October 2015 - Vision to Value eJournal

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Welcome to our new eJournal with a new name, look, and feel. We hope that you like it. It brings you significantly more information on how to execute your initiatives and projects successfully. After all, being able to deploy new capabilities faster with better adoption is what makes any business leap forward. We are sure you will find material to help you do just that.

This month we cover:

  • Two case studies on major failures
  • A look into how all of us can learn from public sector projects
  • How to keep you out of court, and
  • Leadership in your projects

Cheers,
  Todd C. Williams
  President, eCameron


Case Study: $250 Million Failure, Who Are You Going To Sue?

In order to comply with the Affordable Care Act, the State of Oregon made the decision to build its own Health Insurance Exchange (ORHIX). An online portal to allow applicants was supposed to go live October 1, 2013. As of March 30, 2014 the site was not functional and all ORHIX applications must be processed from paper applications. Read more...


Tales of an Expert Witness: Sex, Lies, and Video (Part I)

The subpoena shows up at the front desk and the call comes to you to pick it up. That nauseating feeling in your gut is the prelude to a long day… no… a long year. The lawyers want every contract and statement of work, each change order, log, email, document, physical mail, specification, test document, picture, drawing, scratch note, etc. that ever existed on your project. You reflect back on the project and wonder how many times you cut corners in order to get the project done. Well as "done" as it is. After all, the customer never did really accept the final product. Maybe you should have had the project health check performed. Read more...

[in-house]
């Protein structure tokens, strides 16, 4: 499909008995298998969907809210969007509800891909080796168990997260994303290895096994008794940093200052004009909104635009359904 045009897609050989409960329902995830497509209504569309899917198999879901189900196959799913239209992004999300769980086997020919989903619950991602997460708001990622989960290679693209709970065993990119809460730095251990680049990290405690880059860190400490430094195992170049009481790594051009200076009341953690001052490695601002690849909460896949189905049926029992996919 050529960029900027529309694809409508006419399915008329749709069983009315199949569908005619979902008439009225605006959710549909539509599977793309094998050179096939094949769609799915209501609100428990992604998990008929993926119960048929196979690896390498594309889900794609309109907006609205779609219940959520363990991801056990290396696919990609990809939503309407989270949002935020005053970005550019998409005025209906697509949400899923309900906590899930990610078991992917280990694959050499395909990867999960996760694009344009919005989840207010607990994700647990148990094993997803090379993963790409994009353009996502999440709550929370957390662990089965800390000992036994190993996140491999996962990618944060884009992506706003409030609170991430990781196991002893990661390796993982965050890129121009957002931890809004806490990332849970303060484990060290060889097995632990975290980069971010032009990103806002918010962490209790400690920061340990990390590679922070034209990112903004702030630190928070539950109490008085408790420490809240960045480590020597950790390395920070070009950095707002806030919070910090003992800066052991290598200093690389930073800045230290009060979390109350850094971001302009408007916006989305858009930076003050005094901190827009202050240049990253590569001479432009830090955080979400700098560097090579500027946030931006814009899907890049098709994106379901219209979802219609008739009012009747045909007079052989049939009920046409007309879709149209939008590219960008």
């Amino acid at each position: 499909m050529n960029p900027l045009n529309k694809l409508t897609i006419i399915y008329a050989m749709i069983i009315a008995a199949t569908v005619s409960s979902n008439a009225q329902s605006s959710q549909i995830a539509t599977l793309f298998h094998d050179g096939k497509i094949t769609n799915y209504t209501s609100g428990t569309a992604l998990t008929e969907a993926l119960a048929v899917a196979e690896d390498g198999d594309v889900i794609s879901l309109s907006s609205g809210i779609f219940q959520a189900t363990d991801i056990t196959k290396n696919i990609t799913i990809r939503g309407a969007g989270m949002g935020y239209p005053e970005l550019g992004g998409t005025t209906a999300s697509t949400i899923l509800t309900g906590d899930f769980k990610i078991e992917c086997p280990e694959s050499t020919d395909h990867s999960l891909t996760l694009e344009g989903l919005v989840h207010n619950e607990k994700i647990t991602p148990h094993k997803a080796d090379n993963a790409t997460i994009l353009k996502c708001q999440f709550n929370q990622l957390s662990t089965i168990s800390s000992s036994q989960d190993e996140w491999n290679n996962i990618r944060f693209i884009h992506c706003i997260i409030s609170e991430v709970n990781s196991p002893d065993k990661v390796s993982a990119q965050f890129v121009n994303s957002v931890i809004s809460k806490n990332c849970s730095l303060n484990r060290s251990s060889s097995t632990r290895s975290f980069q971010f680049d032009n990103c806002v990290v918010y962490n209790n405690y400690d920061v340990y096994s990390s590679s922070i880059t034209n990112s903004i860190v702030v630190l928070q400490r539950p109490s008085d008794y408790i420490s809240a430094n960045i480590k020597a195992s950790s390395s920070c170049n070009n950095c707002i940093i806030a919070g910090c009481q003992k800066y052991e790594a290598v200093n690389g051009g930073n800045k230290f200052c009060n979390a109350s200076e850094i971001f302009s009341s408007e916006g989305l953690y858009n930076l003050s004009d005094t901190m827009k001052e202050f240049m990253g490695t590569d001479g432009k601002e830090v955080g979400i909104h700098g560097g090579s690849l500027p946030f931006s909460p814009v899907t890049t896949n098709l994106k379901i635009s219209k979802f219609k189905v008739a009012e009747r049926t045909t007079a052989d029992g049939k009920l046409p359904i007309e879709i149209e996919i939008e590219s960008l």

The 6 Ps of Public Sector Project Failure: Profit, Periodicity, Politics, Passion, Press, and Pay

"The government is incapable of running projects. Simply put, their miserably high failure rate proves that government should be out of the project management business." There are plenty of examples of this. We have heard this line, or ones similar to it, time and again and rarely hear how the projects failure reasons support the hypothesis. The reason? The prognosticators purporting this are part of the problem. Coming to that conclusion does not take any superior intellect—just listen to the nightly news. However, to try to get closer to the truth, I candidly and confidentially interviewed a number of government project managers and executives to gather their views. Following is a summary of those conversations. Read more...


Case Study: Division Of Unemployment Assistance, Massachusetts/Deloitte

In May 2007, the Massachusetts Division of Unemployment Assistance (DUA) signed a contract with Bearing Point, Inc. to modernize the State’s unemployment processing system. The project was called the DUA Quality Unemployment System Transformation (QUEST) Project. Bearing Point filed for bankruptcy in February 2009 and Deloitte announced they would buy Bearing Point for $350MM in March of the same year. Read more...


Picture of perplexed PM

The other day while preparing for an interview with Fortune Magazine, a junior colleague asked, "When recovering a failing project, what are the role differences for various people in the organization?" Great question! I had never sat down and captured that aspect of project recovery. After all, failed projects are a hodgepodge of lost leaders, perplexed project managers, and trampled team members. Without defining everyone's roles early and continually refining those roles, you will struggle establishing calm in what is otherwise a very stressful situation. Read more...

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